Adding life to your pond

picture of waterlily

Most pond plants are easy to grow and require little maintenance other than the occasional tidy up to remove tired-looking foliage or fading flowerheads. However, for a pond to be relatively easy to look after you have to choose varieties that suit the size of the pond and the depth of the water. You also need to bear in mind how the plants will combine together if you want to achieve an attractive looking water feature for most of the year.

Easy-care ponds

If you have a pond with a surface area of around 5m² and you choose the right combination of plants, the pond can be virtually self-sustaining. Aim to cover at least one-third of the surface area with floating plants to cut down the amount of sunlight penetrating the water.

Floating leaves, such as waterlily pads, not only provide shade and hiding places for young fish, but also prevent the growth of algae that can turn the water a murky shade of green.

Submerged plants are also an essential ingredient of an easy-care pond. They help oxygenate the water and absorb any excess of nutrients on which green algae would otherwise feed. Aim to add about 10 submerged plants per square metre of surface area. Plants which grow in the shallow water at the edge of a pond are known as marginal plants. Most will spread out to cover an area of 30-50cm (12-20in), so they eventually need to be spaced at this distance along the shelf. However, to create instantly attractive planting, group plants closer together and use containers filled with flowers and foliage around the pond to help soften the edges. Provided you grow your aquatic plants in suitable containers and are prepared to lift them out and divide them when they get overcrowded, most plants will not get out of control. However, if you allow the plants to root in the sediment so that they can spread at will, then small and medium-sized ponds can soon become choked with the more vigorous kinds. For this reason, vigorous plants, such as the waterlily Nymphaea alba [link], deep water plant Nuphar lutea [link]and marginals such as cyprus hedge (Carex pseudocyperus), soft rush (Juncus effusus) and water mint (Mentha aquatica) are a really only suitable for a large pond.

Planting Pond plants are best planted in spring, so they have plenty of time to get established, but they can be successfully introduced at any time during the growing season. Choose a sunny warm day to make the job more pleasant. Use a special aquatic basket with lattice-work sides to plant both marginals for the shallows around the edge of the pond and for deep-water plants such as waterlilies.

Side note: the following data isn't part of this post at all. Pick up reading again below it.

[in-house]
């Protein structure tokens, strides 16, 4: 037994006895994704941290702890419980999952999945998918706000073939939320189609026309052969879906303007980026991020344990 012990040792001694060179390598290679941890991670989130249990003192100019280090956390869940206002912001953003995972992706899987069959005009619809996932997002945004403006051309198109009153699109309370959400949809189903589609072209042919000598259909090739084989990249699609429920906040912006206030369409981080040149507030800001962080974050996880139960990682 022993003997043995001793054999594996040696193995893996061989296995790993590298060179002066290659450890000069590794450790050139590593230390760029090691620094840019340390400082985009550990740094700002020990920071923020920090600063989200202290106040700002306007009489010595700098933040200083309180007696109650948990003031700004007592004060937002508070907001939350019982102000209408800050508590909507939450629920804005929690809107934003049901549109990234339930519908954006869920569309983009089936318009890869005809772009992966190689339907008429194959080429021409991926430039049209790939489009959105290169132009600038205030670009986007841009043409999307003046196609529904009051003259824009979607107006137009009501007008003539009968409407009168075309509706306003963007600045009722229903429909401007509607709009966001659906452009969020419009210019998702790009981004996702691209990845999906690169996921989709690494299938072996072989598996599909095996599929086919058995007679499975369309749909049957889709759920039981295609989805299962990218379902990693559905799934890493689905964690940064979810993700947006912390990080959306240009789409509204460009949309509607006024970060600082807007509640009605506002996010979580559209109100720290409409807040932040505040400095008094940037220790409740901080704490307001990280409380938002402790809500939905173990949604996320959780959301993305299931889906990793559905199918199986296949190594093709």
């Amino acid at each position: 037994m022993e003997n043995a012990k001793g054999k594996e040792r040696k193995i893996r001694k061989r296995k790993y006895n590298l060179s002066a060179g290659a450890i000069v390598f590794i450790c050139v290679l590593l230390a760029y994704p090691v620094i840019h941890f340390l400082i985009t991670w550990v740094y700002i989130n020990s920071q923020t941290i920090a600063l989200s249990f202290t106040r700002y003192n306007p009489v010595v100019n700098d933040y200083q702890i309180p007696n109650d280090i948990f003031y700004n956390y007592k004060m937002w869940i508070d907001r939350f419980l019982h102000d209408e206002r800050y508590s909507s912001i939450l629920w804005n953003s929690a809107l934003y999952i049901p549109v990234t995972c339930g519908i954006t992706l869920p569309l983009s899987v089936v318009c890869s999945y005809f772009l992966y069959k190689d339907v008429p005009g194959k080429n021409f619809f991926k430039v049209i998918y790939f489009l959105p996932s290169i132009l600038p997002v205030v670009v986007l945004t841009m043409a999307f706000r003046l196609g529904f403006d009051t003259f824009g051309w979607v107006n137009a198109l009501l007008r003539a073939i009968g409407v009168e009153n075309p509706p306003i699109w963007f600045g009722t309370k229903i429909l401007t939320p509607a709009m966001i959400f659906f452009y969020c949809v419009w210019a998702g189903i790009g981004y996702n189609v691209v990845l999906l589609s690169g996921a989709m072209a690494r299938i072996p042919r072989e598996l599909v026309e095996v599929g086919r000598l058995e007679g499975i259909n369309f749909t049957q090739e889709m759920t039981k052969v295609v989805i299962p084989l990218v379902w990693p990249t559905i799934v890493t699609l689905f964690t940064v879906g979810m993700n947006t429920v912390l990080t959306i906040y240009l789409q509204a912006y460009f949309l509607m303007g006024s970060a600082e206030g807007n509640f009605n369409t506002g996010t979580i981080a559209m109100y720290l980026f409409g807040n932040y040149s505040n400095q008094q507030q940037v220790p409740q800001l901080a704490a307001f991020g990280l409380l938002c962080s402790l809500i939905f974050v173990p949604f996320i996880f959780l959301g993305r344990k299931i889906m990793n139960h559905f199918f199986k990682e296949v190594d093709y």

It is also important to use special aquatic compost which releases nutrients slowly otherwise the pond water will turn green with algae. After planting, cover the surface of the compost with a 2cm (1in) layer of washed gravel which will prevent fish from stirring up the compost. Plunge each basket into a bucket of pond water until the air bubbles stop coming out of the compost. Then place the plant in the pond.

Positioning waterlilies Stand waterlilies on bricks so that their leaves are just below the surface. As the leaves grow, lower the basket in stages until it is sitting on the floor of the pond. You’ll be surprised how quickly this happens – often in a matter of days. Alternatively, trim off all the mature leaves and position the plant directly at the correct depth. All new leaves will naturally extend until they reach the surface. You can avoid getting wet when positioning deep-water plants by threading two pieces of string through either side of the basket. Then, with someone holding the other ends of each string, carefully lift the plant over the pond and lower it to the bottom. When in position, let one end of the strings go and pull them back through the basket, without moving it.

Stocking with fish

picture of pond with fish

Once the pond is planted, wait for about a month for the plants to settle in before adding fish. Pond fish are normally supplied in polythene bags in which you transport the fish from the aquatic centre or pet shop to your pond. It is important to do this carefully and quickly to minimise the shock to the fish.

Once home, keep the fish in a cool place, such as a garage, until early evening. Then carefully float the bag containing the fish on the surface of the water for about an hour. This will allow the temperature of the water in the bag to slowly cool to that of the pond. If the pond is still in direct sun, cover the bag with a piece of newspaper to shade the fish. After an hour or so, open the bag up and allow in a little pond water and leave for another ten minutes before releasing the fish out of the bag.

Wildlife ponds If you are creating a wildlife pond and want to stock your pond with other creatures, the easiest way to do this is to ask a friend with an established pond if they could scoop out a bucketful of sediment from their pond, then pour this into yours. In the spring you can also introduce frogspawn often made available by wildlife centers and other conservation organisations. Do not collect any creatures from the wild. I started my own wildlife pond by simply letting nature take its course. Within a day pond skaters had arrived, and now – three years on – I have dragonflies and damsel flies, newts frogs and toads, water boatmen and heaven knows what else. Once your pond is up and running, the creatures that need it have their own way of finding it!

How many fish?

When stocking a new pond, allow up to 25cm (10in) of fish for each square metre of surface area. Therefore, for a pond with a surface area of 5m² you should not add any more than ten 12cm long fish. This will give the fish plenty of room to grow.